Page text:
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Emergency Planning and Community Right-to-Know Regulations

The following is a summary of the Emergency Planning and Community Right-to-Know Act and its amendments, as contained in Title42, Chapter 116 of the United States Code . This information is provided as an aide to help understand the requirements of the federal statute, as they pertain to specific industrial or manufacturing operations. This information is not provided nor intended to act as a substitute for legal or other professional services. To review the full text version of the statute, please use the highlighted link.

Title III of the Superfund Amendments and Reauthorization Act (SARA) in 1986 established several regulations providing public knowledge of hazards in nearby facilities. Some portions of SARA strengthen remedial actions established by the Comprehensive Environmental Response, Compensation, and Liability Act of 1980 (CERCLA). The expanded regulations do require notification of accidental spills and releases of hazardous substances (40 CFR Part 302).

The remaining amendments form what is commonly called the Emergency Planning and Community Right-To-Know Act (EPCRA) (40 CFR Parts 350-374). EPCRA was designed to improve public awareness and accessibility to information regarding chemical hazards. EPCRA promotes the development of chemical emergency response plans for responding to chemical accidents and releases that can impact nearby communities. Since these regulations consist of the bulk of new regulations, they are outlined in more detail. Key Provisions of Subtitles of EPCRA

Subtitle A: Emergency Planning and Notification

Subtitle A establishes the requirements for emergency response planning and notification (40 CFR Part 355). Under these requirements, each state must form a state emergency response commission (SERC). Each SERC must designate emergency planning districts and appoint local emergency planning committees (LEPC). The LEPC are required to work with facilities in developing and implementing emergency response plans for any potential chemical accidents or releases in their jurisdiction. The emergency response plans shall include methods and procedures to be followed by facility personnel, impacts on local services such as hospitals and schools, notification responsibilities and training requirements for employees. Facilities subject to emergency planning are ones that manufacture, use, or store extremely hazardous substances above the threshold planning quantities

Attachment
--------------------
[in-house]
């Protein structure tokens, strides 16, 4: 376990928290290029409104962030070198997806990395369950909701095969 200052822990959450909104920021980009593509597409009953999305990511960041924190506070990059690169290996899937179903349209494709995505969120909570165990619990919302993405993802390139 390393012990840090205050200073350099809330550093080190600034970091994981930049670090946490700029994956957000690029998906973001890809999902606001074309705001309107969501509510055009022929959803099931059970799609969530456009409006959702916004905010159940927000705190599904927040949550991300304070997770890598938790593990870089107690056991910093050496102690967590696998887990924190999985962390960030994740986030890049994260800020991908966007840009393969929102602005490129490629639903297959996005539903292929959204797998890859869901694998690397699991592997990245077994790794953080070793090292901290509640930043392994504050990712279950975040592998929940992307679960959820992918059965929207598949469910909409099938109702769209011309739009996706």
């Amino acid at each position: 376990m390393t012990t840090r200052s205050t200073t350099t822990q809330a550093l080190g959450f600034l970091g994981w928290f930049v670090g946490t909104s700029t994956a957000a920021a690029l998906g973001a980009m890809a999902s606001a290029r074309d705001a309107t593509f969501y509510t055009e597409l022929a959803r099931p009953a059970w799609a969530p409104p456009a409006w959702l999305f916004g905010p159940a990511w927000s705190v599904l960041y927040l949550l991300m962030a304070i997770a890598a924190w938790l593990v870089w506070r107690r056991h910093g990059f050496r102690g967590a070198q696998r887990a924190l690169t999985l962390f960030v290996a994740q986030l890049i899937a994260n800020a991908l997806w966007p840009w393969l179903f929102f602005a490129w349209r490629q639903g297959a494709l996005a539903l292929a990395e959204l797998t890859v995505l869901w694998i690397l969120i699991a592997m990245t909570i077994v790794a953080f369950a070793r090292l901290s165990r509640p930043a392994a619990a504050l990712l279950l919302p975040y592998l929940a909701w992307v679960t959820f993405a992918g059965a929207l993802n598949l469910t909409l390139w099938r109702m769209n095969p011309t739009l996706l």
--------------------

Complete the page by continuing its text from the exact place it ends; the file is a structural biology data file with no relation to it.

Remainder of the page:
Subtitle B: Reporting Requirements

Subtitle B provides the community right-to-know reporting requirements (40 CFR Part 370). This information assists in the emergency planning for, and increases the community awareness of, the potential chemical hazards at facilities that manufacture, process, and use hazardous chemicals.

As part of Subtitle B, facilities must prepare or have available a material safety data sheet (MSDS) for hazardous chemicals on-site in quantities greater than the minimum threshold amount. MSDS must also be provided to LEPC for emergency planning purposes or to any person in the general public who may request it. In addition, facilities must supply emergency and hazardous chemical inventory forms to the LEPC and SERC.

Finally, facilities must submit annual reports of their toxic chemical releases (40 CFR Part 372). These toxic release inventory (TRI) forms track the amount of toxic chemicals released to the air, water, and land from specific facilities. TRI forms are required of manufacturing facilities with 10 or more full-time equivalent employees and which use 10,000 pounds of toxic chemicals annually or process 25,000 pounds of toxic chemicals in a year.

Subtitle C: General Provisions

Subtitle C establishes various general provisions including considerations for trade secret chemical formulations and the availability of facility information to the public.

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